Thus following the standard national and international guidelines from the International Union for Conservation of Nature (IUCN), Yayang, Sayang, and Diah will be released into the Kehje Sewen Forest, East Kalimantan, instead of the Bukit Batikap Conservation Forest, Central Kalimantan like other rehabilitated orangutans from Nyaru Menteng. The Kehje Sewen Forest is an Ecosystem Restoration Concession (ERC) managed by PT Restorasi Habitat Orangutan Indonesia (RHOI), a company that was established by the BOS Foundation on April 21, 2009, solely to acquire the right to use and manage a forest which was desperately needed to release rehabilitated orangutans from the BOS Foundation Orangutan Reintroduction Center at Samboja Lestari.

This release event involves the collaboration of all the stakeholders, including the Central and East Kalimantan Provincial Governments, Kutai Timur and Kutai Kartanegara Regencies Government, Central and East Kalimantan Conservation and Natural Resources Authority, and the whole community of Kutai Timur and Kutai Kartanegara.

The BOS Foundation strives to meet the targets of the Indonesian Orangutan Action Plan and Conservation Strategy 2007-2017. The Action Plan was launched by the President of the Republic of Indonesia during the Climate Change Conference in Bali, 2007. It states that all eligible orangutans currently in rehabilitation centers should be released by 2015, and it has been endorsed by all levels of government, including the provincial and regency levels.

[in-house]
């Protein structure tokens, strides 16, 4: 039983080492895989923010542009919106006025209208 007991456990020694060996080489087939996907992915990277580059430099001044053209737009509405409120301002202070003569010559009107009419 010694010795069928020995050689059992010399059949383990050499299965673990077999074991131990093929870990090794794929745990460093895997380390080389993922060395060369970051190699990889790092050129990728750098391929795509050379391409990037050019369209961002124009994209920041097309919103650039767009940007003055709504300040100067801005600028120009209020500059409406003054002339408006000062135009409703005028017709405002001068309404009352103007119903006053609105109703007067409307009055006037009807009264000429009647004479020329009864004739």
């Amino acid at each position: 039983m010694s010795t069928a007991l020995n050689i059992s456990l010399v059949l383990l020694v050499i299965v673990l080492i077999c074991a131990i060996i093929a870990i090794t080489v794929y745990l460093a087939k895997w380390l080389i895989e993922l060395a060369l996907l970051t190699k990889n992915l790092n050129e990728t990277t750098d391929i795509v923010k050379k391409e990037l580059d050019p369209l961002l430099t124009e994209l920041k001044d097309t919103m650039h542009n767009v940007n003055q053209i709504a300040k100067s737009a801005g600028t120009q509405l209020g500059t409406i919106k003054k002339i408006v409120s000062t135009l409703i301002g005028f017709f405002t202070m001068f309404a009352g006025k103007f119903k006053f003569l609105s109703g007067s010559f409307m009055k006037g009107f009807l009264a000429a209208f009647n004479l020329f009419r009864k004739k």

“The reason why Yayang, Sayang, and Diah have to be released in another province is because as orangutans originally from east of Kalimantan, they have different genetic traits compared to those from other parts of Kalimantan. We are committed to preserving the genetic purity of each released orangutan as this is very important. And with the many orangutans waiting to be released we have currently under our care and rehabilitation, there is a probability that we will have to do more cross-province releases in the future.” Dr. Jamartin Sihite, the CEO of the BOS Foundation said in his statement.

Director of Biodiversity Conservation, Ministry of Forestry, Dr. Ir. Novianto Bambang W., MSi states, “Orangutans are protected by the government and their status is Endangered. Based on this and Yayang-Sayang’s case, the government will commence orangutan population monitoring, which includes orangutan sub-species identification by DNA test. Hence the orangutans living beyond their natural habitat, especially those who have been kept by humans and were sent to rehabilitation centers, will be able to be released back into their natural habitat according to their sub-species.”